However, since my candidate won, I and others who wished for this outcome have responsibilities.
After all, losing is easy. We who deplored Trump know what that feels like. We complained at will and had a ready foil for anything that went wrong.
It’s winning that’s difficult. Especially when the despicable actions of Trump and Republican legislators make it hard to hope for improvement. In spite of all this, we’ve got to follow through and get the job done. Joe Biden is, and he has to face the myriad problems bearing down on our nation. I wouldn’t want to be him.
The problems we have to resolve are much closer to home. We need to attempt whatever we can at our level to heal the country.
First and foremost, we should make an effort to repair relationships that have been strained or severed by partisan politics.
Probably at no time since the Civil War have family estrangements so frequently occurred because of a difference in political views. Siblings have ceased speaking. Children have disowned parents and vice versa. Spouses have separated, literally or figuratively. It will be difficult. There will be pride involved, as well as any strains that existed before politics came into play, plus the additional stress of the pandemic.
I know several will be hesitant to initiate a healing process, fearful of a rejection that might well occur. However, the question that always must be faced is how we would feel if the estranged family member were to die unexpectedly. When it would be too late to do anything about the relationship. It might be unlikely, but it’s possible. Isn’t that enough to convince us to make the attempt? And we might be surprised at the reciprocating desire to mend fences. In any event, we will have been the adult.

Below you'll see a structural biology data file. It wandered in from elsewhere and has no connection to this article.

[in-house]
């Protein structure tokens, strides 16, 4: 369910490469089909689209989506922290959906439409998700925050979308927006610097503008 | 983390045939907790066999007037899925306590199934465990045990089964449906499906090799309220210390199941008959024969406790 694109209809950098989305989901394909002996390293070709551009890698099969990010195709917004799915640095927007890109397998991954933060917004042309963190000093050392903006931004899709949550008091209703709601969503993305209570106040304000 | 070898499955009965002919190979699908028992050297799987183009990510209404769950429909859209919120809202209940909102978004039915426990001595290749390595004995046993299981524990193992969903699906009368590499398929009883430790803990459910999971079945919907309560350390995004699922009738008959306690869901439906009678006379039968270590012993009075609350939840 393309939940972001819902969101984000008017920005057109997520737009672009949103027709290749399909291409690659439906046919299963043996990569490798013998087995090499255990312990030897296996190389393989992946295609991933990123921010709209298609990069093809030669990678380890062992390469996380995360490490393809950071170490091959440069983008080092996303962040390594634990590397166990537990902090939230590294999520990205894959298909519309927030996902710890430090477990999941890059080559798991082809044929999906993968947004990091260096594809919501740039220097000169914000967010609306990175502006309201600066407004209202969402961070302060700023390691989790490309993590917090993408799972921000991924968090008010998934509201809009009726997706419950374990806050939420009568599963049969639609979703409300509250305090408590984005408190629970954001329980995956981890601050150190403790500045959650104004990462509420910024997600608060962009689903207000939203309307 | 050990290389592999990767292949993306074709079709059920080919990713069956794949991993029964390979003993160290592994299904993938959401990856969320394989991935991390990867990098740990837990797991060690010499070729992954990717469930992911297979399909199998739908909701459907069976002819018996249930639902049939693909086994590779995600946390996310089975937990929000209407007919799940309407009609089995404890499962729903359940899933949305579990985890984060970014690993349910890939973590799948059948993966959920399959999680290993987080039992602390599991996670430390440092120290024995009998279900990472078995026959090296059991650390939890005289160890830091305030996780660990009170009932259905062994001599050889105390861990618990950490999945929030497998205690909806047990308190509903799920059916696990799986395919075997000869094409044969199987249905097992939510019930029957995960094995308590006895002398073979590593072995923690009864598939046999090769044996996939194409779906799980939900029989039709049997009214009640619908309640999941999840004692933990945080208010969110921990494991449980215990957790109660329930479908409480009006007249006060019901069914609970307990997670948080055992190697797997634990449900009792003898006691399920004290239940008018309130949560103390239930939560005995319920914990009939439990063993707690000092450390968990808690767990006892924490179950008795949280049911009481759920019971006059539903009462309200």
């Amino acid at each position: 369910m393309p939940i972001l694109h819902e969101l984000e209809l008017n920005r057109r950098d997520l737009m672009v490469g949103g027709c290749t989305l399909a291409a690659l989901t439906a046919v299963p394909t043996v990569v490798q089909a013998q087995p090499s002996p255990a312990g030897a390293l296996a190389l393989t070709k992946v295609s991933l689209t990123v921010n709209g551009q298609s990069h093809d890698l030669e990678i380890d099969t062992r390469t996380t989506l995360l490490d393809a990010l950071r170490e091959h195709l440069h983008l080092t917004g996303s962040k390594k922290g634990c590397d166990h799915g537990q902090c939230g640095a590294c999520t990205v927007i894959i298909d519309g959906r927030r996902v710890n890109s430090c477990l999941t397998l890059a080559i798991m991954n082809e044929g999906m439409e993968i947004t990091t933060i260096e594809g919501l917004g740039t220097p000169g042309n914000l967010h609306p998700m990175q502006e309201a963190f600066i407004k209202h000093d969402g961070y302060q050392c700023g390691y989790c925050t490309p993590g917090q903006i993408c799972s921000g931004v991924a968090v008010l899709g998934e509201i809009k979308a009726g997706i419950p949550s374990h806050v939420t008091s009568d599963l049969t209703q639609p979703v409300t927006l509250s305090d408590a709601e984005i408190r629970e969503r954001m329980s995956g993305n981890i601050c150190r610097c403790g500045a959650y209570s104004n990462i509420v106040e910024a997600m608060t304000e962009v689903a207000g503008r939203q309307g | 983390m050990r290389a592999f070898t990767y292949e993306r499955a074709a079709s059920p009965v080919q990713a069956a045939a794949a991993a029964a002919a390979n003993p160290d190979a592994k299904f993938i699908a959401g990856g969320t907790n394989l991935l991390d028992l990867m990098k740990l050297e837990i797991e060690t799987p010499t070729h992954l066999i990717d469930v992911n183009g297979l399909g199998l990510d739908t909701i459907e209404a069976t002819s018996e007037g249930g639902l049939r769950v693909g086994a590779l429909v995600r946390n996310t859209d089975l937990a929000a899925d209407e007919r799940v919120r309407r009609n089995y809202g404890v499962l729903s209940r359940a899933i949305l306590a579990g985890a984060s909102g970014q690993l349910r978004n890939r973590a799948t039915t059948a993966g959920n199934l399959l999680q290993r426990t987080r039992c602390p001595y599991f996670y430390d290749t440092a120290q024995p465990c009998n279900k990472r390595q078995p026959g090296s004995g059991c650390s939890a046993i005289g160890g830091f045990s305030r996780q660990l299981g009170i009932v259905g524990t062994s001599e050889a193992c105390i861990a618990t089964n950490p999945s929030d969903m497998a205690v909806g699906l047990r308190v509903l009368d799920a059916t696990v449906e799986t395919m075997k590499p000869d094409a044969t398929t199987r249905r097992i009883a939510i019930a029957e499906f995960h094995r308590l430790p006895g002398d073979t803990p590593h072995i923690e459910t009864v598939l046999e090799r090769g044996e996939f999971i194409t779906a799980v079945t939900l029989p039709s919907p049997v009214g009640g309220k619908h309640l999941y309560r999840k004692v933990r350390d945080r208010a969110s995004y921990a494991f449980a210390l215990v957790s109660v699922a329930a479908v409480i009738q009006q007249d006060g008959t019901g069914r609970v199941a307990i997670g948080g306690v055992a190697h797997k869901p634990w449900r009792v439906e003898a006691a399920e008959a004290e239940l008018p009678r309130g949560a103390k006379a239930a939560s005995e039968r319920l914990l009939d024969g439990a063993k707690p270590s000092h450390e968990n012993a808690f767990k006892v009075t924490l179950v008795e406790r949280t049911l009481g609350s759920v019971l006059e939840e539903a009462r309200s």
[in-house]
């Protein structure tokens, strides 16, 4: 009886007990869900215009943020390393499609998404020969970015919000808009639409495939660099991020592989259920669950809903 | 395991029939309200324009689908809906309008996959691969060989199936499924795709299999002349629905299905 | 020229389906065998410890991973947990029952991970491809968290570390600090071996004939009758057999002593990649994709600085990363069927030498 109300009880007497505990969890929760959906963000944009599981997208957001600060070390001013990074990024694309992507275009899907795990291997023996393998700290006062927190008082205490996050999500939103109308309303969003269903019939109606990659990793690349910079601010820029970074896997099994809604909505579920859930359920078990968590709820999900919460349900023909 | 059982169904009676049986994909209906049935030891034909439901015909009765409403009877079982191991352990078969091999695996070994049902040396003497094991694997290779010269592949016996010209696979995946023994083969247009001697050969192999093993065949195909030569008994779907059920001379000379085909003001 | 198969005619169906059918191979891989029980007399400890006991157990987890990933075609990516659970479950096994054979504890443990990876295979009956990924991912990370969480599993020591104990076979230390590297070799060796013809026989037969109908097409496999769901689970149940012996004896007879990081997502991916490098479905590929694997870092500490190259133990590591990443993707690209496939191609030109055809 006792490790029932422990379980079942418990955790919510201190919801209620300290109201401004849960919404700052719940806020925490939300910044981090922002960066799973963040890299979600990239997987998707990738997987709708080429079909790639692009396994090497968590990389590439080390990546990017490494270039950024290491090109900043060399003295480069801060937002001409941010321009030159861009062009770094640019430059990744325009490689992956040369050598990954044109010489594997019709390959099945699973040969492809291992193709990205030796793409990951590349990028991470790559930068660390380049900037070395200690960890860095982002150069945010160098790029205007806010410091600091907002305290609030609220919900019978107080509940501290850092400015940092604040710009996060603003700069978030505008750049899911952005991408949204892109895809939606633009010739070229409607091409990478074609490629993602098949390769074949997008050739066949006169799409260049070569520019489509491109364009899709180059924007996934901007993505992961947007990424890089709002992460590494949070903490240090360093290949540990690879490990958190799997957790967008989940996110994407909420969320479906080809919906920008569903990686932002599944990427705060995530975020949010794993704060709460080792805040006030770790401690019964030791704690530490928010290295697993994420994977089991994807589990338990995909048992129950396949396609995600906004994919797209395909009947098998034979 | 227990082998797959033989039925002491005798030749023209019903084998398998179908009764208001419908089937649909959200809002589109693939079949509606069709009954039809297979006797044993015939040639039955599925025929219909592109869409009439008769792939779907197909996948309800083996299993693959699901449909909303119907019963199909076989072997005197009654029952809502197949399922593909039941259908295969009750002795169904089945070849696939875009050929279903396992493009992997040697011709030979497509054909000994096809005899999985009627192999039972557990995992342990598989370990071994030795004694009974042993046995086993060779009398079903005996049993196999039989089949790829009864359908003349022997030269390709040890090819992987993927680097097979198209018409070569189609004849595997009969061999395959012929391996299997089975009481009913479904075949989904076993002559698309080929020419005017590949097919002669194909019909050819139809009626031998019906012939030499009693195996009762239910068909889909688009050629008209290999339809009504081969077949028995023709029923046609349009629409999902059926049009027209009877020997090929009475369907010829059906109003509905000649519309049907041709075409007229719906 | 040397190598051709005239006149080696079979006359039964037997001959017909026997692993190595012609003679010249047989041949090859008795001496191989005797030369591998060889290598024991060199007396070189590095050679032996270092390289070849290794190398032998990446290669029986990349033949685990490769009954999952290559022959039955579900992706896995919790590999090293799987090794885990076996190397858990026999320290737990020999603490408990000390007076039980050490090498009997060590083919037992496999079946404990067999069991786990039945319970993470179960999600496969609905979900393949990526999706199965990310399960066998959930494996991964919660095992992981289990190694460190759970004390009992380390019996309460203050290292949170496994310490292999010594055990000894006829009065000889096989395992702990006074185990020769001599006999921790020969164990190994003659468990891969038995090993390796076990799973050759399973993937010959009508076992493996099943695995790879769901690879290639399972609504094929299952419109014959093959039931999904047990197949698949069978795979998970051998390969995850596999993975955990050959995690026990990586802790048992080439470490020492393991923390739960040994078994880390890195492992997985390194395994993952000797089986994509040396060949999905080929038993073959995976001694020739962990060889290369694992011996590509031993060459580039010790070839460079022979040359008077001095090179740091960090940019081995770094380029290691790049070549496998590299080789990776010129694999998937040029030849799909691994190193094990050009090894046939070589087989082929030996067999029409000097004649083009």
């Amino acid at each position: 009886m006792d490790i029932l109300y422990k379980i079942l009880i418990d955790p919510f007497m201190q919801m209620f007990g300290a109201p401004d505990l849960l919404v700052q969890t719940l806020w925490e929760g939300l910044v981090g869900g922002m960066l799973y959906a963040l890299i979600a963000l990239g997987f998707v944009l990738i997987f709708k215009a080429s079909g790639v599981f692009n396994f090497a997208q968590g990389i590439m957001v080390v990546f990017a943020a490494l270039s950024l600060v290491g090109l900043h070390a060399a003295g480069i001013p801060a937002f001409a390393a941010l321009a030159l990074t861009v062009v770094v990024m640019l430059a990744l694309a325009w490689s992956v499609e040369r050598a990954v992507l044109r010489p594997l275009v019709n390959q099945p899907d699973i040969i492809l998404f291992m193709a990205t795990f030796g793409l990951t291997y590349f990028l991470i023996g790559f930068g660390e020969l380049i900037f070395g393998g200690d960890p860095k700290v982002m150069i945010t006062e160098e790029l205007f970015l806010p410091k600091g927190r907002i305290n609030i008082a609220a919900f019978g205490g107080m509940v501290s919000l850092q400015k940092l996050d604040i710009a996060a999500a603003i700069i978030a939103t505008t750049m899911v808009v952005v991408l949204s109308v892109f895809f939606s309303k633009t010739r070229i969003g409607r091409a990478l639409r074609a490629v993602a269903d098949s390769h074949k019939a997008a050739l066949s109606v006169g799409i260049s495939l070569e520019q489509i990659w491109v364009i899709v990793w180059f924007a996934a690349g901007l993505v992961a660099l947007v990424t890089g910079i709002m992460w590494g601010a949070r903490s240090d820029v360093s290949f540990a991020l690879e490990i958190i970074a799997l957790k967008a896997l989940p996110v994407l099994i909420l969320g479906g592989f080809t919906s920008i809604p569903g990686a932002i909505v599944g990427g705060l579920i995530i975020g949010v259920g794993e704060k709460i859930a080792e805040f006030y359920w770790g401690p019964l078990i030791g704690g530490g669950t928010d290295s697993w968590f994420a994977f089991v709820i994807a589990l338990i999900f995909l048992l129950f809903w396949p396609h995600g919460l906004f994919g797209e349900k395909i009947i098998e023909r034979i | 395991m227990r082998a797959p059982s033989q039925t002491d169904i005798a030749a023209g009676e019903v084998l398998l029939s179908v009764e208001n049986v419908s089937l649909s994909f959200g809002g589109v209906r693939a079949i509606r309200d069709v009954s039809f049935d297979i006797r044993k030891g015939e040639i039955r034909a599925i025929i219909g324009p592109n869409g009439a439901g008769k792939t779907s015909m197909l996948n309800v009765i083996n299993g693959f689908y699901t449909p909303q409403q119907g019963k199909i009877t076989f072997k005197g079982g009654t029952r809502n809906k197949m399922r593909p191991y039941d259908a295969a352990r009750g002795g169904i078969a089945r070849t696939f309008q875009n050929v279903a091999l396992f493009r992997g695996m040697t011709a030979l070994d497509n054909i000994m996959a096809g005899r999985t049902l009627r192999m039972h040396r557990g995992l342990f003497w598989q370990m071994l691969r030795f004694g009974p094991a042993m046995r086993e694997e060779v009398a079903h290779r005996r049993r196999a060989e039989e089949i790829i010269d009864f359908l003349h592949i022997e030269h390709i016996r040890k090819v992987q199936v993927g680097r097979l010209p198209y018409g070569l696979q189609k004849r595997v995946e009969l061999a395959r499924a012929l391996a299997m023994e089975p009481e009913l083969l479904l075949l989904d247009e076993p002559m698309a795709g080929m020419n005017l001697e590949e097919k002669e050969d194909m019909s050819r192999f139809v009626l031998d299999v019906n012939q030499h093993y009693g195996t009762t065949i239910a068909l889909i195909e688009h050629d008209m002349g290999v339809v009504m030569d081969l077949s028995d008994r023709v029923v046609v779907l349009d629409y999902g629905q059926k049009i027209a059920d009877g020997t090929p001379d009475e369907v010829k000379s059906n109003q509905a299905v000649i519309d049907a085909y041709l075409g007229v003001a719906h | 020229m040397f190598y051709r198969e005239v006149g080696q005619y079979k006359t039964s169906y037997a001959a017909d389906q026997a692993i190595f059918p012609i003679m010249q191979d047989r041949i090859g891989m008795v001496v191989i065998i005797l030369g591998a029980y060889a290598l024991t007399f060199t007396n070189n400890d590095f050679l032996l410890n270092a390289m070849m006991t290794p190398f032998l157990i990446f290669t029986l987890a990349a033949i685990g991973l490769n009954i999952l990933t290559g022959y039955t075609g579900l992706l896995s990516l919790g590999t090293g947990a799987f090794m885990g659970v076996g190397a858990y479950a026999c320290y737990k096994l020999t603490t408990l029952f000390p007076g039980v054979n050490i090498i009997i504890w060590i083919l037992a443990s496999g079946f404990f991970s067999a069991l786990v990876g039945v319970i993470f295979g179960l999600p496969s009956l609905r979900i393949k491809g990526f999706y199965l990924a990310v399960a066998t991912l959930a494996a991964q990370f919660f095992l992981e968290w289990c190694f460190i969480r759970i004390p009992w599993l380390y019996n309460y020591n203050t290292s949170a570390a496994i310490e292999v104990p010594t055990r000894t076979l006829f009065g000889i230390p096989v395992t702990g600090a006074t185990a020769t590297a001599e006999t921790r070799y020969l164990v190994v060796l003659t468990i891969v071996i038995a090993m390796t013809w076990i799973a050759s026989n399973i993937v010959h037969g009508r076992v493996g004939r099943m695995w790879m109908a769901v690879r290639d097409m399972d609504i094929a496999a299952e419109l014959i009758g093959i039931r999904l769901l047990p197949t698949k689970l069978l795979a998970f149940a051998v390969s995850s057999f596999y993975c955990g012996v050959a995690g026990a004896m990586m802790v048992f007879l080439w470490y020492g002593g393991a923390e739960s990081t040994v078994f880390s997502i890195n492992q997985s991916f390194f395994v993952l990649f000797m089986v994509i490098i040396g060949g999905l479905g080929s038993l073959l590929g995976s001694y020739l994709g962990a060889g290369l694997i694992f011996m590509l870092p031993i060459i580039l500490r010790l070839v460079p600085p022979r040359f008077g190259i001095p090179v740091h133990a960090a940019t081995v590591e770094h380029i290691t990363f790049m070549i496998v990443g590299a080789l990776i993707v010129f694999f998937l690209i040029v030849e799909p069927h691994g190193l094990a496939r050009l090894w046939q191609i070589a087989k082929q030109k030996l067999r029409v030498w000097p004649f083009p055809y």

Similar worthy efforts should be made toward those who were meaningful friends before Trump appeared with his divisive message.
There are other suggestions of lesser importance. Many relate to the fact that no one likes a smug winner.
Sure, be glad we won. Take some time to enjoy the moment. But then recognize half the country didn’t win and they’re feeling like we did four years ago.
So if we’re speaking to someone who supported Trump, we should not crow (how did that bird sneak in again?). I think it would be better to say something like, “I understand the outcome of the election is disappointing to you. But now it’s over. I hope we can work together for the good of all of us.” If it doesn’t work, well, we tried. If it does, though, it can be a tremendously rewarding experience.
Here’s a simple thing. Take down all political signs. Their continuing presence could be interpreted that we feel the election outcome still is in doubt, a feeling we should not encourage. But even worse is the signs are a “rubbing it in your face” reminder to neighbors on the opposing side. In general, neighbors should be embraced, not antagonized.
In any way we can, and this is going to be hard, we must try to eliminate hatred from our hearts and do whatever is possible to promote healing and compromise, no matter how difficult it is. Because the needed unity has to start somewhere. I’m going to have trouble with this one.
I’ll talk next week about what I think Biden and we should do to deal with the divide. I’m sure he’s waiting on pins and needles for my input.
Meanwhile, I’m walking as the crow flies to the dining room table for my fowl meal!